Norman

Happy Birthday ISS.

November 20th marked the date that the first part of the International Space Station was sent into orbit.

The Russian Zarya module was the first piece of the puzzle launched in 1998.

The rest of the station was built required more than 40 assembly flights.  Not to mention all the supplies that need to still be ferried for the people manning the station.

The station was complete (well mostly) by 2010.  It just seems like there has always been an ISS, but the station isn’t much older than cell phones (modern ones, not the brick that passed as mobile phones).

Considering that the partnership agreement to build the ISS was signed on January 29, 1998, it is pretty impressive that this first, massive undertaking by cooperating governments got moving so quickly and has lasted this entire time.

I just goes to show that great things can happen when we all work together.

– Ex astris, scientia –

I am and avid amateur astronomer and intellectual property attorney in Pasadena, California and I am a Rising Star as rated by Super Lawyers Magazine.  As a former Chief Petty Officer in the U.S. Navy, I am a proud member of the Armed Service Committee of the Los Angeles County Bar Association working to aid all active duty and veterans in our communities. Connect with me on Google +

Norman

Can The Space Olympic Games Be Far Behind?

The 2014 Winter Olympics will be held in Sochi, Russia.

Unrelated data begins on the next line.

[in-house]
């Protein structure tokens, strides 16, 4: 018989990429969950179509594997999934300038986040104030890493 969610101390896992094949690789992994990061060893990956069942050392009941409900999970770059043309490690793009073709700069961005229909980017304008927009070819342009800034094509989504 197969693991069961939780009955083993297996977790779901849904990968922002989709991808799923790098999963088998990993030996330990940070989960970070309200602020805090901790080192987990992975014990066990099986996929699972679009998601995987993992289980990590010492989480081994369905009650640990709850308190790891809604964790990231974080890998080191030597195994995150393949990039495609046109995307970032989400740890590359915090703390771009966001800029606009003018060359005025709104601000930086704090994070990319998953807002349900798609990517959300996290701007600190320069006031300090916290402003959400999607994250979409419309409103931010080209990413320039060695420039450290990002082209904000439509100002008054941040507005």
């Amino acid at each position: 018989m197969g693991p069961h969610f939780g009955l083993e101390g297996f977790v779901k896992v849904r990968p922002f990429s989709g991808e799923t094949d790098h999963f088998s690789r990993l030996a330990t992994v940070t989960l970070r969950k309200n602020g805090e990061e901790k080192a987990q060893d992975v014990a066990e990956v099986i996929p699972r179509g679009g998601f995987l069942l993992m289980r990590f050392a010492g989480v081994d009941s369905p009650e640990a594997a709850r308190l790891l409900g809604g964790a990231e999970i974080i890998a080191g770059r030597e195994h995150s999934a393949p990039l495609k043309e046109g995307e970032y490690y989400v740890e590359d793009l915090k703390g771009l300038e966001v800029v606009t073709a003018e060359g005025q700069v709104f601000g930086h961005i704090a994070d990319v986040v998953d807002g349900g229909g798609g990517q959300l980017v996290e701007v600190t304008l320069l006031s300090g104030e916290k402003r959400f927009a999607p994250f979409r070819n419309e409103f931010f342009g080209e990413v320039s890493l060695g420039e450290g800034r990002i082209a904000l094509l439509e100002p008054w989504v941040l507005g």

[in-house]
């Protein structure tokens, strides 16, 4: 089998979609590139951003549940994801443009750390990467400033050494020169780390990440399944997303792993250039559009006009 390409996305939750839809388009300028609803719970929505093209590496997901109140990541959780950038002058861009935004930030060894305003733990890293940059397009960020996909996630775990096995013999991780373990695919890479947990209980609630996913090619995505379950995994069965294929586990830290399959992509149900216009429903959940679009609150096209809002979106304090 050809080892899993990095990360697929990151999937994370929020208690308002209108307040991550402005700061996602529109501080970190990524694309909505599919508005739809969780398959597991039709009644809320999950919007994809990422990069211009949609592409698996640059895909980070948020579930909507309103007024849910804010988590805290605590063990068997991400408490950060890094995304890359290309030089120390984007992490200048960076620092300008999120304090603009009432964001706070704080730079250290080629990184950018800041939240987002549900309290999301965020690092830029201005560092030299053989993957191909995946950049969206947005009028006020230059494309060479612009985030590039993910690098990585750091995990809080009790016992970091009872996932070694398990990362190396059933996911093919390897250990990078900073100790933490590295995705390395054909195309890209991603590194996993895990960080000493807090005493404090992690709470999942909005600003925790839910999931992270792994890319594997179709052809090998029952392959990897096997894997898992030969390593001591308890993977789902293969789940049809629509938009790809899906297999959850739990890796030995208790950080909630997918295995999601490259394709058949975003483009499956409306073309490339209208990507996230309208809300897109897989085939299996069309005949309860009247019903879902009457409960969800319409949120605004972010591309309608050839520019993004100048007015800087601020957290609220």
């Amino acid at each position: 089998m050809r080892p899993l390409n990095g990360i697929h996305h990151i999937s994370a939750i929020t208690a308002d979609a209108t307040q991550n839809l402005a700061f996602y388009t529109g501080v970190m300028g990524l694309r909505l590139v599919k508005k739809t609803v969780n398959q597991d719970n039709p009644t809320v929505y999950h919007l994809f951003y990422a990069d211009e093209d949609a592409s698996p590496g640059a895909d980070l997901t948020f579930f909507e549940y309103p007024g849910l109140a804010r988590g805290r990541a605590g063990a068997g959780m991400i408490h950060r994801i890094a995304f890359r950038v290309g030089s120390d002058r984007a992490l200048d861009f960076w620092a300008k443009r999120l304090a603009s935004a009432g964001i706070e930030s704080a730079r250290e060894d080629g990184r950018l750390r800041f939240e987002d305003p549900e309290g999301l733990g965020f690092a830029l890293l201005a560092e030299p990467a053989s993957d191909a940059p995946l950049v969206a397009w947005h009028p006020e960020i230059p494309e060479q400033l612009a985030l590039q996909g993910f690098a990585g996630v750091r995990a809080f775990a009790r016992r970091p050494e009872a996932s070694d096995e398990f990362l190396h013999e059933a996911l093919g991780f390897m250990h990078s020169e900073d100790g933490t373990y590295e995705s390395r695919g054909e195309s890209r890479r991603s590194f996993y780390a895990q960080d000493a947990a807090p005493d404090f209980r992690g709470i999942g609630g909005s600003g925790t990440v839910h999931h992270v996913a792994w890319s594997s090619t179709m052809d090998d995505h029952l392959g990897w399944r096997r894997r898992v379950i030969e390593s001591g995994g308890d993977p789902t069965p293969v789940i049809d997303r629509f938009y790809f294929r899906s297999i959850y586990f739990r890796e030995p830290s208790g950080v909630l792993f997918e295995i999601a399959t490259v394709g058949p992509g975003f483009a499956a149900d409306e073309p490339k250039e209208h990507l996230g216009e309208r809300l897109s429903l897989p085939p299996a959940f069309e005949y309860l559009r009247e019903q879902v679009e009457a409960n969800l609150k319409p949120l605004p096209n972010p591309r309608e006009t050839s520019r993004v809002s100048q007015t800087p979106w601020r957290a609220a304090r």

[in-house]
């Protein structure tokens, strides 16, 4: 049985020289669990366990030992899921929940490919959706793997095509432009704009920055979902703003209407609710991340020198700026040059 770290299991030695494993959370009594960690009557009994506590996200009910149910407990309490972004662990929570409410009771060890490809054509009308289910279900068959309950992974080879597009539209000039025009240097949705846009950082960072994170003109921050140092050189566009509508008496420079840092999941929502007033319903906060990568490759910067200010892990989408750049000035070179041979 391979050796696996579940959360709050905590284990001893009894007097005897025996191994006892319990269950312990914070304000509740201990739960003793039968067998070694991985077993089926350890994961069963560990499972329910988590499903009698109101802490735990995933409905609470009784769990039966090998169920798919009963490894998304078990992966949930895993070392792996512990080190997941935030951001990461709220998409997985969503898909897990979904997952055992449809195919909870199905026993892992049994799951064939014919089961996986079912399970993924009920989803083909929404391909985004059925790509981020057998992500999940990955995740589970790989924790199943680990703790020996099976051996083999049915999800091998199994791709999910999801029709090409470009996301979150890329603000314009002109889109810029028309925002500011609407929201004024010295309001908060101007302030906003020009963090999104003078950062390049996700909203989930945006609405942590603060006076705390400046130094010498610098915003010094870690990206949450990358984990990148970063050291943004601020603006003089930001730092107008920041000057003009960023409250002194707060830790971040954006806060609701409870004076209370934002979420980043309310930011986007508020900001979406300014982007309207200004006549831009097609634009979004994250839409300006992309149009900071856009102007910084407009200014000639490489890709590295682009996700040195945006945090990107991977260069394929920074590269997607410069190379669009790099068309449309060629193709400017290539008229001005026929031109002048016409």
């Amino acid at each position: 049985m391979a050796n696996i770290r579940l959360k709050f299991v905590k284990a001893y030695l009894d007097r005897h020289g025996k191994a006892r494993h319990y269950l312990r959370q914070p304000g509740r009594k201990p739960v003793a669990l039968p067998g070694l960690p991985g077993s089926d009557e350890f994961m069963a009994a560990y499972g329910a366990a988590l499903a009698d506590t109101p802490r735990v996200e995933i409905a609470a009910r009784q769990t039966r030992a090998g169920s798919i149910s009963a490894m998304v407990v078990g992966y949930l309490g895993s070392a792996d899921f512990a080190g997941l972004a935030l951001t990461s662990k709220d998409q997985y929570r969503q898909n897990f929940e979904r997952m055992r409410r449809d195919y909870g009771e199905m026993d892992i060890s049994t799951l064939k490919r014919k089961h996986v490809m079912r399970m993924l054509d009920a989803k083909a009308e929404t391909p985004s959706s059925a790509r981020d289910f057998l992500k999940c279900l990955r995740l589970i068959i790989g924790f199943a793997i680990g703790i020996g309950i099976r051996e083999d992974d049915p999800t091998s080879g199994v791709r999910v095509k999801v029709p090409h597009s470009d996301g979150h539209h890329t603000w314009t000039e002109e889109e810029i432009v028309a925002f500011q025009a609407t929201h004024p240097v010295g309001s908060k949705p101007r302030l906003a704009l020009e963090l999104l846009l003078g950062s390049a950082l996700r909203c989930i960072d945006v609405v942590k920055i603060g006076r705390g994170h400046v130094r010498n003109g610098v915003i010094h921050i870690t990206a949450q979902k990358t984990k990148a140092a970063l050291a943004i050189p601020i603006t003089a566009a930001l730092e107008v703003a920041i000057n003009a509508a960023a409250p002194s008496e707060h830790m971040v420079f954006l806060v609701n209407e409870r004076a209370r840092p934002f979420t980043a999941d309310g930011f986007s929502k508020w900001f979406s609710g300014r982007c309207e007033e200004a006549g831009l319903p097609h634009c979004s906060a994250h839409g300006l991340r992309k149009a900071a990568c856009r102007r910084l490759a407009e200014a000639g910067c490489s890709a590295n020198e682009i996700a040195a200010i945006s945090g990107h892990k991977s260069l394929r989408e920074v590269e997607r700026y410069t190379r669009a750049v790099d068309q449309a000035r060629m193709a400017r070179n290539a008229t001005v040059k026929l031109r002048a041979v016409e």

Olympic torch to make first-ever spacewalk

This past Thursday, a Russian Soyuz rocket carrying an unlit Olympic torch along side the astronauts blasted off to the International Space Station (ISS).  Although this isn’t the first Olympic Torch launched into space (two others made the trip in 1996 and 2000), it will be the first one ever IN space.

Saturday the ISS crew took the torch for a spacewalk. For over an hour the Olympic torch floated with astronauts (or cosmonauts) in open space.

The torch will remain unlit for obvious safety reasons and when it is returned to earth the torch will have finished another leg of the longest Olympic torch journey ever.

The Winter Games begin Feb 7, 2014.

So with this milestone, how long will we have to wait for synchronized space gymnastics?

– Ex astris, scientia –

I am and avid amateur astronomer and intellectual property attorney in Pasadena, California and I am a Rising Star as rated by Super Lawyers Magazine.  As a former Chief Petty Officer in the U.S. Navy, I am a proud member of the Armed Service Committee of the Los Angeles County Bar Association working to aid all active duty and veterans in our communities. Connect with me on Google +

Norman